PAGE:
The Gear Thread

Clix Pix

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Oh, Eric, what a heartbreaker!!!! OUCH!!!!!! I hope that Sigma can repair it...... Since it clearly was an accident and not any sort of warranty issue, probably you'll have to cough up the full costs of the repair. In that case it might be just simpler all the way around to purchase a new one.....?
 

ericgtr12

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Oh, Eric, what a heartbreaker!!!! OUCH!!!!!! I hope that Sigma can repair it...... Since it clearly was an accident and not any sort of warranty issue, probably you'll have to cough up the full costs of the repair. In that case it might be just simpler all the way around to purchase a new one.....?
I have sent it in to see how much it will cost to repair, I don't have $900 to throw away so I have to at least try. If it's damaged beyond repair then it is what it is, it's an expensive lesson to pay closer attention to WTF I'm doing.
 

Chew Toy McCoy

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What would be a good reasonably priced macro lense setup for a Canon EOS Rebel XSi (box also says EOS 450D, if that means anything)?
 

ericgtr12

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What would be a good reasonably priced macro lense setup for a Canon EOS Rebel XSi (box also says EOS 450D, if that means anything)?
It really depends on how much you want to spend, you can look up actual macro lenses and get an idea but as you can see it's pretty expensive, as I would say any decent high quality lens is. However, if it's just for hobby you can always look at getting an extension tube, I've seen a lot of really awesome shots from them and they're super cheap https://www.amazon.com/Fotodiox-Canon-Extension-Extreme-Close-Ups/dp/B003Y60DZO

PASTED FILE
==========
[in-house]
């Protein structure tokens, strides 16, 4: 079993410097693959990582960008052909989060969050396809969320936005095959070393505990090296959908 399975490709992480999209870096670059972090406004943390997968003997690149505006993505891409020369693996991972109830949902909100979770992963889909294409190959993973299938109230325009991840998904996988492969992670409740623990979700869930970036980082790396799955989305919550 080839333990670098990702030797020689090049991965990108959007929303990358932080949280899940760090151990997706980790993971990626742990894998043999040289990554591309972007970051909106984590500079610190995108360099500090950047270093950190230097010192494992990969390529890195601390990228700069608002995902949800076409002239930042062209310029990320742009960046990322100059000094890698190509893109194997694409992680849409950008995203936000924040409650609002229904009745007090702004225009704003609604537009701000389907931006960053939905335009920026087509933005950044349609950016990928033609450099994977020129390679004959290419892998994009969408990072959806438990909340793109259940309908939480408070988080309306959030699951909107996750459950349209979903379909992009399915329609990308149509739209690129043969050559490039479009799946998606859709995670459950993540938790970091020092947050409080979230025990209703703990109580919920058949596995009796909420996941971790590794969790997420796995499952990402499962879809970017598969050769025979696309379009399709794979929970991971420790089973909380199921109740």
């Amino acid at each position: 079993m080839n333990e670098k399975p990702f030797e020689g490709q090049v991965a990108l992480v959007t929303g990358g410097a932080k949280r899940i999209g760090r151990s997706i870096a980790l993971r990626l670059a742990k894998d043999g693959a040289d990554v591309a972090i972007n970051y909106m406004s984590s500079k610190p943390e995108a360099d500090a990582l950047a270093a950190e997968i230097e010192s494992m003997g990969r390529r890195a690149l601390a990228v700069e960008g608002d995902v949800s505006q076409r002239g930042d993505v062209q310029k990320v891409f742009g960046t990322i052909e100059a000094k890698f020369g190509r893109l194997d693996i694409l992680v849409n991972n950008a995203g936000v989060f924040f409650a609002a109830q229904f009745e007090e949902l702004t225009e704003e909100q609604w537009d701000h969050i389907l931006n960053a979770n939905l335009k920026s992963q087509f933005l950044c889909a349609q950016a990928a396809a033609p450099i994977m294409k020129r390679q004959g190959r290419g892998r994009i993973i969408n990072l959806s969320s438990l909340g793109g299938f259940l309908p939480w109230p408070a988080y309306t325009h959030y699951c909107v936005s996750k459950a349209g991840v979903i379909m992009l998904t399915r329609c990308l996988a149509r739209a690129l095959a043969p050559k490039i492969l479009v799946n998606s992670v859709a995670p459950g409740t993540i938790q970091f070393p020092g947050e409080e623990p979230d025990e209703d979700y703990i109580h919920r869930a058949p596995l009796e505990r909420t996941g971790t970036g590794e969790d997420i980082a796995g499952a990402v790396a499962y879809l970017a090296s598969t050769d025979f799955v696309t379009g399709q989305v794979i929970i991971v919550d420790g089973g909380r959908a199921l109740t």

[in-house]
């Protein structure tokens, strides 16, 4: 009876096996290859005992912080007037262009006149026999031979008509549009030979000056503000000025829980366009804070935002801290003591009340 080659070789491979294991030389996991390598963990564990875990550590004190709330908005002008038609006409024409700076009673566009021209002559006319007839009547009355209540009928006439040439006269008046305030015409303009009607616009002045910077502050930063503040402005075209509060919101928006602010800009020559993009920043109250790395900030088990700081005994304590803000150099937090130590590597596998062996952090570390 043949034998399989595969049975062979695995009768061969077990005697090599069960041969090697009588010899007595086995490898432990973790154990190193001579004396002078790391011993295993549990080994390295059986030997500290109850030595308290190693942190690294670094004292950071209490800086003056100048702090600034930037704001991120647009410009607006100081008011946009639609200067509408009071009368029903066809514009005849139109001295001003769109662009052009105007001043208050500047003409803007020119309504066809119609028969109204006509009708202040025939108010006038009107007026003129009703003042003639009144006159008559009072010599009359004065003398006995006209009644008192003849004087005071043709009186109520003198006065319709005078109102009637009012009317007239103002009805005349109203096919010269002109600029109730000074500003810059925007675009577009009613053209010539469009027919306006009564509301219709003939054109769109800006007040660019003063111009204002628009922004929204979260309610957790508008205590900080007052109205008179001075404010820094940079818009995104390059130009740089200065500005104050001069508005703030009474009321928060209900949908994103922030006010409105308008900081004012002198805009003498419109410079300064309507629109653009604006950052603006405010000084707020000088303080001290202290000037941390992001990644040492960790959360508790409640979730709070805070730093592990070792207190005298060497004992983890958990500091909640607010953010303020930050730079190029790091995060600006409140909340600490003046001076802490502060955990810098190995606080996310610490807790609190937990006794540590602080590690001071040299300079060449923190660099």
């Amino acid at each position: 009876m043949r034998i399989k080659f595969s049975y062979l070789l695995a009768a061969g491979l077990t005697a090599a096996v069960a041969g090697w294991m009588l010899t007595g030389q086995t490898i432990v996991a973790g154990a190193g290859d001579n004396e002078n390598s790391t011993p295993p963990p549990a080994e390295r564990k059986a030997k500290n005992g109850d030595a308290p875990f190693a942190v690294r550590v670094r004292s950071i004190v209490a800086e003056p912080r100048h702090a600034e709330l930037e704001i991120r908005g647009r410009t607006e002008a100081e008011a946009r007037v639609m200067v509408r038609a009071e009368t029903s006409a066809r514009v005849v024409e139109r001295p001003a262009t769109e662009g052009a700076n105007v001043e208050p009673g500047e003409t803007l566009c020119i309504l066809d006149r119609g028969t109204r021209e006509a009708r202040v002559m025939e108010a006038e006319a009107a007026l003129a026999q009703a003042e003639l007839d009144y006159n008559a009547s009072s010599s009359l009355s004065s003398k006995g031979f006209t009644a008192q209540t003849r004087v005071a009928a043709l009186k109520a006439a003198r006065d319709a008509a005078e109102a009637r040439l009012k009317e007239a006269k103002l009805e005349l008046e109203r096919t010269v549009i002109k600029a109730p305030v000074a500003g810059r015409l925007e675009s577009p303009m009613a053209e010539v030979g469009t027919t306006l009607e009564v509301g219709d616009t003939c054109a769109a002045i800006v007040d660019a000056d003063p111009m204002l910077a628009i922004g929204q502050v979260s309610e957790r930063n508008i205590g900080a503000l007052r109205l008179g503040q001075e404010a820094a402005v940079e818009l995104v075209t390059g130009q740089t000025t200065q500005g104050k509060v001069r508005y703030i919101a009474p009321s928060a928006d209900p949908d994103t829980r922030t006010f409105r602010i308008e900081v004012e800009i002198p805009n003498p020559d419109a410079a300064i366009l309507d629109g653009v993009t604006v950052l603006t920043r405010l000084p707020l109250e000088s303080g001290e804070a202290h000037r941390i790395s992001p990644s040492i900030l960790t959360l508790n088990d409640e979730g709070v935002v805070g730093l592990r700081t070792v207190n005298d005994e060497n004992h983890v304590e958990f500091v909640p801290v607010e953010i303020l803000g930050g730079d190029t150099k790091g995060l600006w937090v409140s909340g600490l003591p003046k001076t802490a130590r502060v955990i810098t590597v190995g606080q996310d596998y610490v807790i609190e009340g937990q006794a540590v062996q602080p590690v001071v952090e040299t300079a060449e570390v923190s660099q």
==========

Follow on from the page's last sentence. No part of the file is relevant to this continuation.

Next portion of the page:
Apple fanboy

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So I dropped it on my Yosemite trip yesterday, I didn't properly have my bag zipped up and it slipped out onto the road while I was running across to avoid traffic. I signaled the oncoming truck to avoid it as it bounced a couple of times rolling down the street. I was hoping it would still be usable but it broke the mount :( I'm contacting Sigma today to see what (if anything) could be covered from this event.
Ouch. Any insurance cover it?
 

ericgtr12

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Ouch. Any insurance cover it?
No but going forward I'll be insuring all of my equipment, if I can't learn from this experience then it's on me. :mrgreen: However, I am wondering if my credit card insurance will cover some of it, I'll see what the repair bill is going to be and then ask.
 

Clix Pix

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Chew Toy, I missed your post earlier..... OK, a long-winded answer here.......

First, in response to AFB's post, actually, Lensbaby lenses are not actually macro lenses. They're closeup lenses, and there is a difference. They're also specialty lenses with appeal to those who want to get certain creative effects in their images which they may or may not be able to get with actual macro lenses if they don't already have well-honed basic knowledge and good technique. The Lensbaby line makes special effects a lot easier and quicker to accomplish. On MR in the Digital Photography section, actually MollyC is the primo Lensbaby enthusiast and expert, not me! I've got one Lensbaby lens that I bought a few months ago just to play around with but it really is not a true macro lens, just a closeup lens with particular attributes. It's fun but I regard it as a novelty, a gimmicky item. Molly is using her collection of several Lensbaby lenses with her Nikon Z6 because she likes to shoot flowers and to create images in a certain style, but also because to date, Nikon has not yet offered a native macro lens to go with its Z mirrorless camera bodies. Nikon users have to use the FTZ adapter with the two f-mount macro lenses that Nikon has made in the past. (That is one big reason when I was ready to shift to mirrorless I said goodbye to Nikon. I wanted native mirrorless genuine macro lenses right from the get-go and Sony offers them, along with other native lenses, many of which Nikon still doesn't offer yet, either. I don't know anything about Canon so can't speak to either their mirrorless or their DSLR available choices of bodies and lenses.).